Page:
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In alternative treatments, patients are told that “it will take time to regain your health.” Granted sufficient cultural authority, chiropractors and other alternative medicine practitioners could dissuade patients from risky and painful medical tests, dependence on addictive drugs and needless surgeries.
This makes what chiropractors do secondary to what they prevent. True natural healing may involve distracting patients with a good story and avoiding medical interference. Spinal manipulation at least gives patients time, reassurance and permission to recover — without a costly back surgery that often has no greater probability of success than time and encouragement. (Of course, alternative medicine can become the new dependence — and the new form of bloated expenditure — as “regaining health” creeps into ongoing treatment for “maintaining health.”)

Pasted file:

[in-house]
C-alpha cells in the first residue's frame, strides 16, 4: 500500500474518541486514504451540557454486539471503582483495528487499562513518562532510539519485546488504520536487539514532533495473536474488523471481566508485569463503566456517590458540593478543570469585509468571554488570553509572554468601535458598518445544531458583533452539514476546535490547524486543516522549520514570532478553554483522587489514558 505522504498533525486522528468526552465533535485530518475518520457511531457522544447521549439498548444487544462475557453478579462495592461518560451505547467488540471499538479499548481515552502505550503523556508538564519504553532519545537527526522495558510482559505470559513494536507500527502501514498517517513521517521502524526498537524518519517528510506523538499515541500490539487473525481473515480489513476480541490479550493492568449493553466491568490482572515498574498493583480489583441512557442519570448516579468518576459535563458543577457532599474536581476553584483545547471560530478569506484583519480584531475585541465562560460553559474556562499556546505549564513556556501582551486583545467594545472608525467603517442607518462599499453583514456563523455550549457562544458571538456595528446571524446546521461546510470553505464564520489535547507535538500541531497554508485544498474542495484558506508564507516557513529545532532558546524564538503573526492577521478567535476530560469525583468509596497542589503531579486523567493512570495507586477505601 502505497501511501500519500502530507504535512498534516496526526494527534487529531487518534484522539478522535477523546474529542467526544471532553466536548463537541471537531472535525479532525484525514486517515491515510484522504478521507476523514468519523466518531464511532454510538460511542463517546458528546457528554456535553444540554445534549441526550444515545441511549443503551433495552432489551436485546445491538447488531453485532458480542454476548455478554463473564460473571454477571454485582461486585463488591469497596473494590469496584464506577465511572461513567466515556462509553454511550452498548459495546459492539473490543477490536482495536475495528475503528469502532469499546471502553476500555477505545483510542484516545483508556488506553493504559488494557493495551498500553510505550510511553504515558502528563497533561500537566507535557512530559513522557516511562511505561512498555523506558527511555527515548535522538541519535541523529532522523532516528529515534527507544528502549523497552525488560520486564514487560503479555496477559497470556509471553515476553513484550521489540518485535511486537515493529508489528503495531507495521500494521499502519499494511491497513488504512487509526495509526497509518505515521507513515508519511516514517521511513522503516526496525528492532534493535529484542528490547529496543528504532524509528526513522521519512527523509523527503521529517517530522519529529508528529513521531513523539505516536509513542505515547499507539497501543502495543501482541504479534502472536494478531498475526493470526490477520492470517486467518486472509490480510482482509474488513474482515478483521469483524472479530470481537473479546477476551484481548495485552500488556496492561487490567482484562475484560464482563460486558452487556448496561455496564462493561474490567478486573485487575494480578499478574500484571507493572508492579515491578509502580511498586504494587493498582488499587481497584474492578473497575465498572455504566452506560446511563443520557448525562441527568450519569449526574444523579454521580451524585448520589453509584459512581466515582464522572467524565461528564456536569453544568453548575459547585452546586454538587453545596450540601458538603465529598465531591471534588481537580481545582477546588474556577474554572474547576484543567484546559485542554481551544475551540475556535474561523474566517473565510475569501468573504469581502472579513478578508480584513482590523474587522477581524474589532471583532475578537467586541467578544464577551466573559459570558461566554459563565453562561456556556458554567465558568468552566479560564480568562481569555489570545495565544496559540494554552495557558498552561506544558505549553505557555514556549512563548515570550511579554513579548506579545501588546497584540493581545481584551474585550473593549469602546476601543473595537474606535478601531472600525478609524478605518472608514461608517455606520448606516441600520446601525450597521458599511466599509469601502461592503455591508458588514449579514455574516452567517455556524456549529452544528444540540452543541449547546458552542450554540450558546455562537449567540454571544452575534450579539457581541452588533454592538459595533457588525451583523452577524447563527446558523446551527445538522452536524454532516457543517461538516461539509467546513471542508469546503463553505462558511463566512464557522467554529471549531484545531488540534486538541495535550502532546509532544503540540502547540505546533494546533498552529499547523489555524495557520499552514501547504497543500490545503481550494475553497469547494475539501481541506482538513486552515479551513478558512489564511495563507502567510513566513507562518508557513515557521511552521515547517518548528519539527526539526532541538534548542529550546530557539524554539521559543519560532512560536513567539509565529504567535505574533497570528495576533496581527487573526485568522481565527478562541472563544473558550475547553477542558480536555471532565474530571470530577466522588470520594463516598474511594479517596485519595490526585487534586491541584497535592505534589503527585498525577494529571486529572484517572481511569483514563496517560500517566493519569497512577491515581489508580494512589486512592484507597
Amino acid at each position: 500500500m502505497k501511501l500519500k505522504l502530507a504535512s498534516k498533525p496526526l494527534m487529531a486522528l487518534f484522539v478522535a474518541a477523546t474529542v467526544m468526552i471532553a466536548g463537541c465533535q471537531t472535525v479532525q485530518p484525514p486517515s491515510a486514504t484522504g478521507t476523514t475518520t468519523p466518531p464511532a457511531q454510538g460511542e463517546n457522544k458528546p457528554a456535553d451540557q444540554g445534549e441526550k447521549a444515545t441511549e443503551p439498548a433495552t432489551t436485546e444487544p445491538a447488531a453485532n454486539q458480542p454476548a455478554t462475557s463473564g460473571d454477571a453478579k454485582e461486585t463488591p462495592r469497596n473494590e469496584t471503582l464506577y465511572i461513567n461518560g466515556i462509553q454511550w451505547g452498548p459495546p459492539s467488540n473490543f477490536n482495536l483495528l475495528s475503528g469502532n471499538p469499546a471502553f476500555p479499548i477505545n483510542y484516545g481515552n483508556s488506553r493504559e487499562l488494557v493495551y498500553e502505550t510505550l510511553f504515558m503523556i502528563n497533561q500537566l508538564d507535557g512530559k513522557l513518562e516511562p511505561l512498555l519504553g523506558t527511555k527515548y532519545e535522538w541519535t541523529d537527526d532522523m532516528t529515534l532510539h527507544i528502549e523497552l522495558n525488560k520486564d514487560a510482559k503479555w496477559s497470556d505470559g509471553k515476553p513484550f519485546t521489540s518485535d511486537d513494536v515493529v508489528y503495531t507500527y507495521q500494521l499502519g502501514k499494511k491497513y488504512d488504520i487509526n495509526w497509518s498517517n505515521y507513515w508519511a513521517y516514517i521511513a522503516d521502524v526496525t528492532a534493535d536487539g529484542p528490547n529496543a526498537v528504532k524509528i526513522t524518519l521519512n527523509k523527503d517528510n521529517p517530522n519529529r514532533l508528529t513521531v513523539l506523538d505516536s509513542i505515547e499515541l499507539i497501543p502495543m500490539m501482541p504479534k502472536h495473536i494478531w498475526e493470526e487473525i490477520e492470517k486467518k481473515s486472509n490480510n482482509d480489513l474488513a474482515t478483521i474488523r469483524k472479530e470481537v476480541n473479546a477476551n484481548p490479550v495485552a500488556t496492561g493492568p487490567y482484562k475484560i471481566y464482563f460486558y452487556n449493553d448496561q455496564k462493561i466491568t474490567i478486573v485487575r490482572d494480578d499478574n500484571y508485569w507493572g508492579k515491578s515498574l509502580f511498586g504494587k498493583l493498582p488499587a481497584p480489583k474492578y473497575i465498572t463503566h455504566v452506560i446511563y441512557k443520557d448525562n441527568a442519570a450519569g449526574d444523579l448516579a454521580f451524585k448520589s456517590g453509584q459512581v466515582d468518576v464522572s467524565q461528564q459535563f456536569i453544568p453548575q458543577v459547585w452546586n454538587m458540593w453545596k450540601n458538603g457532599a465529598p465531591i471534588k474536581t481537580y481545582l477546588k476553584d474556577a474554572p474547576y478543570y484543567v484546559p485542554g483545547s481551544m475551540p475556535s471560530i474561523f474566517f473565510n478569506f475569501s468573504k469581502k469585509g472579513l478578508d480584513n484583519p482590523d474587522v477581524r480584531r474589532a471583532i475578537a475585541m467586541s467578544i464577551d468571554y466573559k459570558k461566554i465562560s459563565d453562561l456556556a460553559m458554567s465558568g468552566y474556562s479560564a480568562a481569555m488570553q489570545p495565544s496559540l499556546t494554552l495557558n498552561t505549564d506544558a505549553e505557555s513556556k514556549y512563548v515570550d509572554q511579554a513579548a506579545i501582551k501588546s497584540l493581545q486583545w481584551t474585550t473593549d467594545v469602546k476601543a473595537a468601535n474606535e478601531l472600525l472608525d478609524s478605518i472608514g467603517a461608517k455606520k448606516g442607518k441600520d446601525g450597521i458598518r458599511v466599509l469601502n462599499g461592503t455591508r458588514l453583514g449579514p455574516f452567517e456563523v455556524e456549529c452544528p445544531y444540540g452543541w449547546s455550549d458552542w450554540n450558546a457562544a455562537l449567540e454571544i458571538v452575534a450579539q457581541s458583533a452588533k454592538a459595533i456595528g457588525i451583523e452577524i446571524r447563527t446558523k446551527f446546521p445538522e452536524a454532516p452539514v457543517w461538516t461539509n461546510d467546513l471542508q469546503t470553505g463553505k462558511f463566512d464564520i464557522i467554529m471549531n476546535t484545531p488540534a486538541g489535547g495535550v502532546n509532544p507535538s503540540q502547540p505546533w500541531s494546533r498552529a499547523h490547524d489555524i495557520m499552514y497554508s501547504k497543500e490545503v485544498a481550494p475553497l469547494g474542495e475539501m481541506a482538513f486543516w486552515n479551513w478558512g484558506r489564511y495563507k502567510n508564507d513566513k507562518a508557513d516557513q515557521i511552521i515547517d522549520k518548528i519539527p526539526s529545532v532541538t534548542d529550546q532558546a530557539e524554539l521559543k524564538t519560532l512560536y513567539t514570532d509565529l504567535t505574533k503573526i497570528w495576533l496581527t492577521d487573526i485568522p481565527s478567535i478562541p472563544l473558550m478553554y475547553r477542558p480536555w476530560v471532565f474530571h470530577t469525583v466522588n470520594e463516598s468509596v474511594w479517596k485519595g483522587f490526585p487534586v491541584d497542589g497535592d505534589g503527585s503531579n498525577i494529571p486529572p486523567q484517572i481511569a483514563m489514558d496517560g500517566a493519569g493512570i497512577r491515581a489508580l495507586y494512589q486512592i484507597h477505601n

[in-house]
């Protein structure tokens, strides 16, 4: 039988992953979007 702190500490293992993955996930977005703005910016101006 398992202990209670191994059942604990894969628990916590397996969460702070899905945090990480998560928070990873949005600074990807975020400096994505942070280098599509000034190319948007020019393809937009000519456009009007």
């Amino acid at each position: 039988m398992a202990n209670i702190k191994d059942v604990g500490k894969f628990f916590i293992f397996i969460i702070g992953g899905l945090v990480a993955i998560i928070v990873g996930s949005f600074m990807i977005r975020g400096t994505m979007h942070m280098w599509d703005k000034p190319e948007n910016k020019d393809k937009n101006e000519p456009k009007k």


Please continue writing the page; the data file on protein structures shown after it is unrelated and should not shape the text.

The greater theme here is that so much of our health and well-being lies in our connection with others. My study found that people receiving care — even if it was sham therapy in a control group — showed greater improvement over those stuck on a waiting list.
The logical conclusion is that we are more resilient and more likely to recover if we have a plausible explanation of why we hurt and when the pain might end, and if we know that someone cares. How many other conditions might also require just patience, community and time to heal?